18 December 2003
The Commission is issuing this statement on introduced business, in order to provide financial services businesses with a clear statement of the standard which it will adopt in the revised Guidance Notes on the Prevention of Money Laundering and Countering the Financing of Terrorism, following the introduction on 20 June 2003 of the revised Forty Recommendations by the Financial Action Task Force on Money Laundering (FATF). Representatives of the finance sector in Guernsey have requested clarification of the Commission's policy on this matter.
On 5 December 2003 the Working Group on Cross-Border Banking (a joint group consisting of members of the Basel Committee on Banking Supervision and the Offshore Group of Banking Supervisors) issued a letter to bank supervisors explaining the context in which the new FATF Recommendations on introduced business can be regarded as equivalent to the earlier standard adopted by the Basel Committee.
The letter concludes that, so long as the FATF criteria are met, there is no practical difference between the standard adopted by the Basel Committee and the FATF recommendations on the application of requirements for introducers. This gives discretion to national supervisors to adopt the FATF standard in place of the administratively more onerous Basel standard if all the FATF criteria are met.
Accordingly, from the date of this statement, the Commission will adopt the standard embodied in FATF Recommendation 9 (see the appendix at the bottom of this page) with regard to the provision of information to financial services businesses in respect of introduced business. As a minimum, financial services businesses should receive written confirmation from the introducer, by way of a certificate or summary sheet(s), detailing the necessary information and the documentation held by the introducer and also take adequate steps to satisfy themselves that copies of the necessary information specified in FATF Recommendation 9, will be made available upon request without delay.
The Commission expects that financial services businesses should have a programme of testing to ensure that introducers are able to fulfil the requirement that relevant documentation can be made available upon request without delay. This will involve financial services businesses adopting ongoing procedures to ensure they have the means to obtain that information and documentation.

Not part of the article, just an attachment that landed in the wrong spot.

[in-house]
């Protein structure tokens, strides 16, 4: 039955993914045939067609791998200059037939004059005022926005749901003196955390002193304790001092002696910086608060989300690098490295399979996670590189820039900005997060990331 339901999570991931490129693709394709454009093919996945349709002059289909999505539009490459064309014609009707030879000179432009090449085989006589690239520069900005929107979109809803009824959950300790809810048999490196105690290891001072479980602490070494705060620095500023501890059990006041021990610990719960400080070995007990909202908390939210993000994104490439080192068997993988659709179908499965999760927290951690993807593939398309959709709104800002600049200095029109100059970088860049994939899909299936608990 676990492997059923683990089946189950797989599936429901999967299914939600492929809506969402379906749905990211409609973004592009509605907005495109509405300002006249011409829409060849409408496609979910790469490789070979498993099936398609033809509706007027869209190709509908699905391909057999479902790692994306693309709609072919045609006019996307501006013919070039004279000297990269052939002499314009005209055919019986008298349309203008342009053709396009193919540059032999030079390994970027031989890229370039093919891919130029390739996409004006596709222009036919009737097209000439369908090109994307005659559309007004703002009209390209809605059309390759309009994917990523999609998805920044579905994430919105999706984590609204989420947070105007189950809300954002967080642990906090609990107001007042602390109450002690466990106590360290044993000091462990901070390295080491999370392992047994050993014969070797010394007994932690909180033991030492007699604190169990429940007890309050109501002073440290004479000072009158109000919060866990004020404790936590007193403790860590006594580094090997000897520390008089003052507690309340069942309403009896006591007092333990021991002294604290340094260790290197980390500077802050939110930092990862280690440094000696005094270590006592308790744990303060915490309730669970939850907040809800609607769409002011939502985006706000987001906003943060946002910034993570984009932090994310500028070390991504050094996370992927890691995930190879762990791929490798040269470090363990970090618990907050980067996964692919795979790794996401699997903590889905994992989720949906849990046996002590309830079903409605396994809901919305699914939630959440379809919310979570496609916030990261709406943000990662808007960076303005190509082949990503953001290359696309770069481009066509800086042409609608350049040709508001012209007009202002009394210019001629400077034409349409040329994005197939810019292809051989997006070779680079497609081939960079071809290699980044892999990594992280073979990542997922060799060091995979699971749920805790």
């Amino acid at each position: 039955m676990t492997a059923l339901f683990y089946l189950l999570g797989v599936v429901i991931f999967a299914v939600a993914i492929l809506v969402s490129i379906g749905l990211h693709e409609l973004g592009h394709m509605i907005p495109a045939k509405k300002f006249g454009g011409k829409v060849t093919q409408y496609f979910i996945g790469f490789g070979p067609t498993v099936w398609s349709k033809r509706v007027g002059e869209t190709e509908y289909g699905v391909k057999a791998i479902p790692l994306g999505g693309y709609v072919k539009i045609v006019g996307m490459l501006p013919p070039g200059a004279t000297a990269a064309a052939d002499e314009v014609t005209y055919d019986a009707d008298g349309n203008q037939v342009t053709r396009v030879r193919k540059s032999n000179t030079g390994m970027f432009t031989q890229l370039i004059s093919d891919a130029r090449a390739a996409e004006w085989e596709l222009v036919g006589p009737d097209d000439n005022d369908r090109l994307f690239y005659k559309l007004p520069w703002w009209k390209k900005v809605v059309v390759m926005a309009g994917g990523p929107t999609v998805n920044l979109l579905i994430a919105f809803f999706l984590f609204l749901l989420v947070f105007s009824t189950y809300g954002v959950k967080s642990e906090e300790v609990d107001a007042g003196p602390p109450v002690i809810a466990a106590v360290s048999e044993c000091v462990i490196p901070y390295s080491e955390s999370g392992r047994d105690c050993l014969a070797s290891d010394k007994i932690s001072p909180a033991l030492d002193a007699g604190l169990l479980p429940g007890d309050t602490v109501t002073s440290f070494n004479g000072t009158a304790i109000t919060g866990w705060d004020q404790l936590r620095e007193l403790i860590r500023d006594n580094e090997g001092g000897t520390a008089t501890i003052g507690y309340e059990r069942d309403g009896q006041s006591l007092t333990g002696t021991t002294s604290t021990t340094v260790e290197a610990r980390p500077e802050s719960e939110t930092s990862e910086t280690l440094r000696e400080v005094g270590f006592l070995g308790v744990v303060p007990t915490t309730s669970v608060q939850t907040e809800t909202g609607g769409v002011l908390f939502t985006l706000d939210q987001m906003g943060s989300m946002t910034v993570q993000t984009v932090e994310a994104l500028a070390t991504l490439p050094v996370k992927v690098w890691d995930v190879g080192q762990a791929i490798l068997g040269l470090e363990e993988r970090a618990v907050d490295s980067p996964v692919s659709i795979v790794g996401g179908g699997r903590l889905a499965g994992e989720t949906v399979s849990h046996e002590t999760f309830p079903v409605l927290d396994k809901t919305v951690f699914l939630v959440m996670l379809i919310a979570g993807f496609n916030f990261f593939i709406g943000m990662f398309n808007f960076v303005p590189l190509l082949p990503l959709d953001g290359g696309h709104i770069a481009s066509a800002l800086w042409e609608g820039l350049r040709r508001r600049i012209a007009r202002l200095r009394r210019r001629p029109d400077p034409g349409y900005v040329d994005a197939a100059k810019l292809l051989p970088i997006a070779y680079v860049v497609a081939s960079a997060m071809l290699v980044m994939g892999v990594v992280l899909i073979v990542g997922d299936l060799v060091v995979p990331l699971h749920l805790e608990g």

In order to determine that the new standard is being applied, the Commission, during its on-site visits, will seek to verify that financial services businesses have obtained the necessary information by way of a certificate or summary sheet(s) and that the requirement for copies of such identification data and other relevant documentation to be made available upon request without delay has been tested.
It should be noted that, ultimately, the responsibility for customer identification and verification will remain, as always, with the financial services business relying on the introducer.
The Commission is not issuing detailed recommendations at this stage on how the FATF standard should be applied in practice. Over the coming months the Commission will work with industry, by way of observation during on-site visits and by way of discussions, to develop such recommendations for inclusion in the revised Guidance Notes. As at present, the Guidance Notes will cover all aspects of anti-money laundering procedures and the revised version will be issued only after full consultation with industry and the other Crown Dependencies.
Guernsey Financial Services Commission
18 December 2003
NECESSARY INFORMATION TO BE OBTAINED BY WAY OF A CERTIFICATE OR SUMMARY SHEET IN RESPECT OF INTRODUCED BUSINESS
Recommendation 9 of the FATF's Forty Recommendations permits financial services businesses to use introducers to perform elements (a) - (c) of the customer due diligence process1 provided that key criteria are met, of which two2 are essential to obtaining necessary information. Under such circumstances, the ultimate responsibility for customer identification and verification remains with the financial services business using the introducer.
- The elements of the customer due diligence process referred to above are as follows:
- identify the customer and verify that customer's identity using reliable, independent source documents, data or information;
- identify the beneficial owner, and take reasonable measures to verify the identity of the beneficial owner such that the financial institution is satisfied that it knows who the beneficial owner is. For legal persons and arrangements this should include financial institutions taking reasonable measures to understand the ownership and control structure of the customer; and
- obtain information on the purpose and intended nature of the business relationship.
- The essential criteria referred to above are that:
- a financial services business using an introducer should immediately obtain the necessary information concerning elements (a) - (c) of the customer due diligence process; and
- financial services businesses should take adequate steps to satisfy themselves that copies of identification data and other relevant documentation relating to the customer due diligence requirements will be made available from the introducer upon request without delay.